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Inequality

The Wealthiest and Poorest County in Every State

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The Wealthiest and Poorest County in Every U.S. State

The Wealthiest and Poorest County in Every U.S. State

View the high resolution version of today’s graphic by clicking here.

The average U.S. state is made up of 62 counties.

With so many counties spread throughout each state in the nation, it’s not surprising that we can find counties that exemplify almost any part of the American experience.

In this case, we’re comparing county-level data to look at the differences in economic opportunity within each state. More specifically, we are looking at the range of median household income, which is one proxy for the difference in economic status between counties.

Disparity by State

Today’s infographic comes to us from TitleMax, and it looks at the wealthiest and poorest counties in each individual U.S. state based on the measure of median household income.

Here are the five states with the biggest disparity between rich and poor counties:

1. Virginia: $102,800
Loudoun is about an hour’s drive to D.C., and it also happens to be the richest county in the U.S. in terms of median income. Further west in the state, bordering Kentucky and West Virginia, lies Buchanan County, which has a median household income of just $31,800.

 County NameMedian Income
Differential$102,800
RichestLoudoun$134,600
PoorestBuchanan$31,800

2. New Mexico: $86,500
In Los Alamos, known as the birthplace of the atomic bomb, median household income has exploded to $114,700 – meanwhile, along the Mexico border lies Luna, the poorest county in the state.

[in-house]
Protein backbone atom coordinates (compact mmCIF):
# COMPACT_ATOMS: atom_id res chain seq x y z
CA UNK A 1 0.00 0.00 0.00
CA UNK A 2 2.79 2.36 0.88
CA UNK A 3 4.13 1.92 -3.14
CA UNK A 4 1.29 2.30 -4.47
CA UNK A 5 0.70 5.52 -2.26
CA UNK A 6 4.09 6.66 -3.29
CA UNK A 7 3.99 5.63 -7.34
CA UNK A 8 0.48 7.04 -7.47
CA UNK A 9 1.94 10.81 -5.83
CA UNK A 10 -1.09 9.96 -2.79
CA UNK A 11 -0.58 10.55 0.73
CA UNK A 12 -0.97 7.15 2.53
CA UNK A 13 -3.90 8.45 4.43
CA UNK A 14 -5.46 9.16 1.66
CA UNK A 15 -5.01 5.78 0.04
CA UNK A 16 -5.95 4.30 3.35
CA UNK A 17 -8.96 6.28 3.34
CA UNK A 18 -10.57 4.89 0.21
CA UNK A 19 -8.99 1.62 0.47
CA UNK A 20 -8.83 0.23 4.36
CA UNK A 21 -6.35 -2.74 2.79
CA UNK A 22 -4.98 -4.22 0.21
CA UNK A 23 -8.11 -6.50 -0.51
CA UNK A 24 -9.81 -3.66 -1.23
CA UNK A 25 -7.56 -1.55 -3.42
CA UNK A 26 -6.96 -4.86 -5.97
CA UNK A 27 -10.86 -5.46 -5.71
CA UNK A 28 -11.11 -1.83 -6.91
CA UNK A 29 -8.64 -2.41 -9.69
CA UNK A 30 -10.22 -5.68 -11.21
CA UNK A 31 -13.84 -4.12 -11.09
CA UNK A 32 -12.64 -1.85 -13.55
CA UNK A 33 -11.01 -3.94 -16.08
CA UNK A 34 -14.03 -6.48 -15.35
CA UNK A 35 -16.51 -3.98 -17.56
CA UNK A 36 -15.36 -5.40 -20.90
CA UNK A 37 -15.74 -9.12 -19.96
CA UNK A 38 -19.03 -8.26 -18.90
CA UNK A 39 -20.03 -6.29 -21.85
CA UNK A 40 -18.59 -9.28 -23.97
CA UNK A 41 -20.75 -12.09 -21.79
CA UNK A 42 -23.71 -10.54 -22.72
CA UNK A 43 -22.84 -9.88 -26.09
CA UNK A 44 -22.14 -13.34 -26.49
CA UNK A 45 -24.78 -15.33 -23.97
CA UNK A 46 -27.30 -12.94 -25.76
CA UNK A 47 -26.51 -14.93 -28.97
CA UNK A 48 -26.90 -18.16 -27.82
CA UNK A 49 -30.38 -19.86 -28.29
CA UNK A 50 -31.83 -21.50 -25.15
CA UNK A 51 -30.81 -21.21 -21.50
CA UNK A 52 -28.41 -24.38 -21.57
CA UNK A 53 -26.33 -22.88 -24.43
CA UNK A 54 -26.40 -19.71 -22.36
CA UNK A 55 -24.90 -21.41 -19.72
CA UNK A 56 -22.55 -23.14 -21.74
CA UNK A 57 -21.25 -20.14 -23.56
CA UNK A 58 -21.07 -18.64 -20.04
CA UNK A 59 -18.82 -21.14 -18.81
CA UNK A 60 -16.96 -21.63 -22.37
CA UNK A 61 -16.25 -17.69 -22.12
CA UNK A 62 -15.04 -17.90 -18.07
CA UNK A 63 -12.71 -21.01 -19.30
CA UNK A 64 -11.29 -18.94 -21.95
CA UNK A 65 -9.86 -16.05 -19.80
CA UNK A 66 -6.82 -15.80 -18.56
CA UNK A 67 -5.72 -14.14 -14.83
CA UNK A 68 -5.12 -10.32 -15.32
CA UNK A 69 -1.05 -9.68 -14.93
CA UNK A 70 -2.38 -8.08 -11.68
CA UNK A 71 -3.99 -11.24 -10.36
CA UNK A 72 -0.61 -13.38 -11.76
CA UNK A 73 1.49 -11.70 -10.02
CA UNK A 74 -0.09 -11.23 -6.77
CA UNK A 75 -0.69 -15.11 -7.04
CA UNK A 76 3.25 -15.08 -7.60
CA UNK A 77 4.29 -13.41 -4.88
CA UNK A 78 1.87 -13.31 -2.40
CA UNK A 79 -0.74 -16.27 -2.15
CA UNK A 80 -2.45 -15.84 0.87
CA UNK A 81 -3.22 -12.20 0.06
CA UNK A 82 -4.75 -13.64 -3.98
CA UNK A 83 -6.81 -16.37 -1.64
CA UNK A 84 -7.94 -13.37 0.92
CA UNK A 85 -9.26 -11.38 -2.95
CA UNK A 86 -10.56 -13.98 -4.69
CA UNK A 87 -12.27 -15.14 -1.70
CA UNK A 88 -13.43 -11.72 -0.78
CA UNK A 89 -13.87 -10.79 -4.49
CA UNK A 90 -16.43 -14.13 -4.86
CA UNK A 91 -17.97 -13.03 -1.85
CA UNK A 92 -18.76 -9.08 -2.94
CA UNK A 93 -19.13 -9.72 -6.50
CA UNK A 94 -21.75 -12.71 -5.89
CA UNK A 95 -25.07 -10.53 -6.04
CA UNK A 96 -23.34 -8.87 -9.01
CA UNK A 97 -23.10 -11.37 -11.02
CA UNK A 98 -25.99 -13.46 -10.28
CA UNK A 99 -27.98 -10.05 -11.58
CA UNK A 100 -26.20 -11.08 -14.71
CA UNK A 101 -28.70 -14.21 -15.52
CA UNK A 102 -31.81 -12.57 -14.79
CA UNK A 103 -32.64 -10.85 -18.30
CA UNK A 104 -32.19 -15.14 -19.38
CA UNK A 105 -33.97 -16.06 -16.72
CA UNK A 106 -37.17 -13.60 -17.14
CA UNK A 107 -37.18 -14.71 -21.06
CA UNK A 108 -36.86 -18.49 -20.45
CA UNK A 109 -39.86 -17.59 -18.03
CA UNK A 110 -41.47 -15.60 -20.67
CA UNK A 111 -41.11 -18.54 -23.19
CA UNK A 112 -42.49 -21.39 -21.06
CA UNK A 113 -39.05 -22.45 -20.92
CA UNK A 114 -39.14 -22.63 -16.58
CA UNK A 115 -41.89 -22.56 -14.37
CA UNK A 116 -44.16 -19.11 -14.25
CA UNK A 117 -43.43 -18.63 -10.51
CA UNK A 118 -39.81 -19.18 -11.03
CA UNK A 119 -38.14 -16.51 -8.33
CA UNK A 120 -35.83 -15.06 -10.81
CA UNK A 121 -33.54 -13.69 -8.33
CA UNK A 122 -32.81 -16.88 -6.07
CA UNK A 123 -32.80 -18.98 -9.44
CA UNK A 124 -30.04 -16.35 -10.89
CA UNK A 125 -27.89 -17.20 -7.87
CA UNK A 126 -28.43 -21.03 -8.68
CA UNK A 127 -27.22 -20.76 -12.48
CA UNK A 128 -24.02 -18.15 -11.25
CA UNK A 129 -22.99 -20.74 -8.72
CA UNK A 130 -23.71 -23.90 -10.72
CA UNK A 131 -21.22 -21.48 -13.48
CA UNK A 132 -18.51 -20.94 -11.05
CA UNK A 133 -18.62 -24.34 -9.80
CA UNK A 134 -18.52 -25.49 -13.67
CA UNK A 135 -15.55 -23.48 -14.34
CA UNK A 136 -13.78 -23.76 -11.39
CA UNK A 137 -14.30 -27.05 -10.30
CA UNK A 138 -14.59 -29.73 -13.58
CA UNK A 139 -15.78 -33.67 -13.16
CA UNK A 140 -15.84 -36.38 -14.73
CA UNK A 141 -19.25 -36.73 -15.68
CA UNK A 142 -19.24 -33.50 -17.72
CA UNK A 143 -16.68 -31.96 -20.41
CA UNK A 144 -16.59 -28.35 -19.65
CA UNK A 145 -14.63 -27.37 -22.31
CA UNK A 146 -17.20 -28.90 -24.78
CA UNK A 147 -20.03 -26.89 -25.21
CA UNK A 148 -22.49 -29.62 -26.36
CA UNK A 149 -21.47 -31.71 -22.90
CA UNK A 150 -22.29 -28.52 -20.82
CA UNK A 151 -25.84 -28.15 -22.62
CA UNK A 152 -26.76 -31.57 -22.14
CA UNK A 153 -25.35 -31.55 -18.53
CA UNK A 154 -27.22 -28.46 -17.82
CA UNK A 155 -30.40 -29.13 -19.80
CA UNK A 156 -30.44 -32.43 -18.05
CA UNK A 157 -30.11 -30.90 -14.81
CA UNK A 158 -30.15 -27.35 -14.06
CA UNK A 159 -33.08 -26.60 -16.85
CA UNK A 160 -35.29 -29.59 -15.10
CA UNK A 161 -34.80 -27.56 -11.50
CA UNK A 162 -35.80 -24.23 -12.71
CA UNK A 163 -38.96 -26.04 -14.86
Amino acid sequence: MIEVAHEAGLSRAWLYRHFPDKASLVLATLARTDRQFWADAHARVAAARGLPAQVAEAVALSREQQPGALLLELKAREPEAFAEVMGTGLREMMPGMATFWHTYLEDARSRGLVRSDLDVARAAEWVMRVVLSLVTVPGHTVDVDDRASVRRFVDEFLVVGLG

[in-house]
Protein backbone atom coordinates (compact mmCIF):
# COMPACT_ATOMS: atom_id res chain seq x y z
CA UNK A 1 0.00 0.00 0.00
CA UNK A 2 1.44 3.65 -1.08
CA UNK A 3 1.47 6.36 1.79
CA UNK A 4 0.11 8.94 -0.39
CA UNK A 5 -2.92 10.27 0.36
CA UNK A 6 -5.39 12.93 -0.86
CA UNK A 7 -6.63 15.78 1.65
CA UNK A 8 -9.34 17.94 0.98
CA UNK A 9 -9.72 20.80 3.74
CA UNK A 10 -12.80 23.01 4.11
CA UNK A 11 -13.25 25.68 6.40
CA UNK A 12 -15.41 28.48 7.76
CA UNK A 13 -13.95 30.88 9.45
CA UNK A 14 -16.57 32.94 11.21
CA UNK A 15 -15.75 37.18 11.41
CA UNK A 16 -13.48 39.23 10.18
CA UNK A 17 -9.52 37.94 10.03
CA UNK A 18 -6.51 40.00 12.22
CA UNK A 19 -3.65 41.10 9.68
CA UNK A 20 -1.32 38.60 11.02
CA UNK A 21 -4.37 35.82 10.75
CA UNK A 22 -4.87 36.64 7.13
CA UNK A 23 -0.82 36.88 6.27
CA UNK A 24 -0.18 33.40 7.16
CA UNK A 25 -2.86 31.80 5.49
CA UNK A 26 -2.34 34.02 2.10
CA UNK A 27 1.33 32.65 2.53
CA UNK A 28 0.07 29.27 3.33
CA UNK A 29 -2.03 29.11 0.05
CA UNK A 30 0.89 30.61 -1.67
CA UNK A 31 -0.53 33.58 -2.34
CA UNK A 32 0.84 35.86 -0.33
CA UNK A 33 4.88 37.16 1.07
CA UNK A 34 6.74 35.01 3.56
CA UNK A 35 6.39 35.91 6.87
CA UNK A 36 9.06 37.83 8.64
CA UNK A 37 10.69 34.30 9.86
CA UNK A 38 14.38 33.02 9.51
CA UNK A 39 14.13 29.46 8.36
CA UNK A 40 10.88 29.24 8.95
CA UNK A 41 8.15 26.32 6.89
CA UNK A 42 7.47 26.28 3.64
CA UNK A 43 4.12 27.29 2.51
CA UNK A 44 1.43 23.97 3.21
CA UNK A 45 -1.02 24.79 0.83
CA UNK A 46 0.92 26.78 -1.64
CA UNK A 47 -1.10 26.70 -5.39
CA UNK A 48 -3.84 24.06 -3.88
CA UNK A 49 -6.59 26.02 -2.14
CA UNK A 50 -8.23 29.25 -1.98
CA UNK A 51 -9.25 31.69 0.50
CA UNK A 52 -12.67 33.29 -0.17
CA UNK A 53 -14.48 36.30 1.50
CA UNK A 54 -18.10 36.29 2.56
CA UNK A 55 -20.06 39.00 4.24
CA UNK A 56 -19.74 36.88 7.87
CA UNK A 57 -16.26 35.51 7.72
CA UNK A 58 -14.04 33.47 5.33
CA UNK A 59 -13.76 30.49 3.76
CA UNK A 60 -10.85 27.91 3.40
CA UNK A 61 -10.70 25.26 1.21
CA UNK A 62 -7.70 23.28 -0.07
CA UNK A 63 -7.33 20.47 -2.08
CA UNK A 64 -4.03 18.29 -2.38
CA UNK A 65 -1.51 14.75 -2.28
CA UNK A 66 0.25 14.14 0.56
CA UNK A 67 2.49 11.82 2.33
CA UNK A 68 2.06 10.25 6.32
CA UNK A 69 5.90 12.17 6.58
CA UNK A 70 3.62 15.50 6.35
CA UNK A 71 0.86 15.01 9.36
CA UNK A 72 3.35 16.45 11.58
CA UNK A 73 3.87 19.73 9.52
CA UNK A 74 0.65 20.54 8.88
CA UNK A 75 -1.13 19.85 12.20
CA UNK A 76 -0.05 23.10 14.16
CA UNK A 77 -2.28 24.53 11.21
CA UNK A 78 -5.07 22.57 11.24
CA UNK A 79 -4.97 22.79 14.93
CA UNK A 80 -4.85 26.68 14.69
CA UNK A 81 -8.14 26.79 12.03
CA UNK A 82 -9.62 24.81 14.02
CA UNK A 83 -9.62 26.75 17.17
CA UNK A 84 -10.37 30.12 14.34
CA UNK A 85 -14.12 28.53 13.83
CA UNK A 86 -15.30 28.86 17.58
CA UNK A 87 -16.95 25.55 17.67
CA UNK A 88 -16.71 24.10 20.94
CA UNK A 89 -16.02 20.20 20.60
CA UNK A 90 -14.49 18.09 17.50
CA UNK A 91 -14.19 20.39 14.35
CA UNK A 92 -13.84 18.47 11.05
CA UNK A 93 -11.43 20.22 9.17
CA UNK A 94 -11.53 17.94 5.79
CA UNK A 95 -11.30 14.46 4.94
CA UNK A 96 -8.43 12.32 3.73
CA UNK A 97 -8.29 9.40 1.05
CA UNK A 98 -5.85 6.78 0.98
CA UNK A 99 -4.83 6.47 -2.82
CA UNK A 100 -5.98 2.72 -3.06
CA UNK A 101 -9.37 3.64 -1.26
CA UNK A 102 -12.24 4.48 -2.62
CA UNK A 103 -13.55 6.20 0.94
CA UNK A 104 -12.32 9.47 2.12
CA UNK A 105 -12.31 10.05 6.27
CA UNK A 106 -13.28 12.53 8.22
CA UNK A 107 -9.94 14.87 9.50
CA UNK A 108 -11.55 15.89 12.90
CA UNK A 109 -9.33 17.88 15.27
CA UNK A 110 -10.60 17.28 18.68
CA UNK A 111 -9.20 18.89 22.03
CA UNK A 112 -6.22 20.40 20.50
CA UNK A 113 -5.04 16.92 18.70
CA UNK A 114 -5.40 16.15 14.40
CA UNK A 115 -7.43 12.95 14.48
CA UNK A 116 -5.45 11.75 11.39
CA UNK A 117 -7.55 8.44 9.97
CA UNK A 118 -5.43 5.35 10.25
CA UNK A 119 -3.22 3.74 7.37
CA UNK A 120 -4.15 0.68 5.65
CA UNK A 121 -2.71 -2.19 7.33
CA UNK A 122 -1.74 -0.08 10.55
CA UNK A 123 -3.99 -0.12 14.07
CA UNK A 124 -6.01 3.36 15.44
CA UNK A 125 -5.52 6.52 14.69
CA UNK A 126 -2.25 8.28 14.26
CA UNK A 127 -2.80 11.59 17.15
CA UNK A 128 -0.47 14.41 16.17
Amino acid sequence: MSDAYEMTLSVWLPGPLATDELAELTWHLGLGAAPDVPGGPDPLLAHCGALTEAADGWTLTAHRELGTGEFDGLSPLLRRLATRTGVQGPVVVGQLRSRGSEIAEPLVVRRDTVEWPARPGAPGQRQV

County NameMedian Income
Differential$86,500
RichestLos Alamos$114,700
PoorestLuna$28,200

3. Colorado: $85,200
Just like the Colorado has a difference in elevation, it also holds a large difference in median income. Folks in Douglas County, which lies between Denver and Colorado Springs, take home $112,400 in income on average, while folks in Costilla bring in about $27,200 per year.

 County NameMedian Income
Differential$85,200
RichestDouglas$112,400
PoorestCostilla$27,200

4. Maryland: $80,900
Howard County, which lies between Baltimore and Washington D.C., has the highest median household income in the state. Meanwhile, it’s Somerset County at the south of the Delmarva Peninsula that has the lowest.

 County NameMedian Income
Differential$80,900
RichestHoward$119,400
PoorestSomerset$38,500

5. Tennessee: $79,700
Just to the south of the Music City sits Williamson County – a wealthy part of the state with $107,900 in median income. Hancock County is the poorest, and it’s tucked away in the northeast corner of the state.

 County NameMedian Income
Differential$79,700
RichestWilliamson$107,900
PoorestHancock$28,200

A Note on Cost of Living

While median household income can help point to disparities between counties, it is just one indicator.